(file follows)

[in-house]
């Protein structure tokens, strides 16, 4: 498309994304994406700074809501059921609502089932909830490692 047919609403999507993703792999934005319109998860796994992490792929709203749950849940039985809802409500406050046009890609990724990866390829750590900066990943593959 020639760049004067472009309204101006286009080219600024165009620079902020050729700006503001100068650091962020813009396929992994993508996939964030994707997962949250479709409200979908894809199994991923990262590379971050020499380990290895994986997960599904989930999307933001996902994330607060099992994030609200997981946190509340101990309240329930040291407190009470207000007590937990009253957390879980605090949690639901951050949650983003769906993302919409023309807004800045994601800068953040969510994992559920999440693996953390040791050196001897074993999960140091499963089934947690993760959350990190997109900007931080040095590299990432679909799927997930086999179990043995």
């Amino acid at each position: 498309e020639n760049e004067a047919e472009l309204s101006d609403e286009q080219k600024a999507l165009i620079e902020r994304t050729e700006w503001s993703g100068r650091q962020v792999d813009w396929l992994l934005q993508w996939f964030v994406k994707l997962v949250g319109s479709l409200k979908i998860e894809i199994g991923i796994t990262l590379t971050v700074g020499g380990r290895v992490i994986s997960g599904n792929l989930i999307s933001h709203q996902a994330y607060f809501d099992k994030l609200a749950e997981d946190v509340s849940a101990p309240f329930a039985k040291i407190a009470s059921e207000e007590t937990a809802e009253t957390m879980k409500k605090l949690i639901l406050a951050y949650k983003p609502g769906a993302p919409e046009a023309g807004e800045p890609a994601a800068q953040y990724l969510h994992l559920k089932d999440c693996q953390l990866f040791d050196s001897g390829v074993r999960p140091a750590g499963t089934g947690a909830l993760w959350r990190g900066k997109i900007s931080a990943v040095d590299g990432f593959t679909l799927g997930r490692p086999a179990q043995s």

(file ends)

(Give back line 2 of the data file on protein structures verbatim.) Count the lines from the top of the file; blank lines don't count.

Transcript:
């Protein structure tokens, strides 16, 4: 498309994304994406700074809501059921609502089932909830490692 047919609403999507993703792999934005319109998860796994992490792929709203749950849940039985809802409500406050046009890609990724990866390829750590900066990943593959 020639760049004067472009309204101006286009080219600024165009620079902020050729700006503001100068650091962020813009396929992994993508996939964030994707997962949250479709409200979908894809199994991923990262590379971050020499380990290895994986997960599904989930999307933001996902994330607060099992994030609200997981946190509340101990309240329930040291407190009470207000007590937990009253957390879980605090949690639901951050949650983003769906993302919409023309807004800045994601800068953040969510994992559920999440693996953390040791050196001897074993999960140091499963089934947690993760959350990190997109900007931080040095590299990432679909799927997930086999179990043995």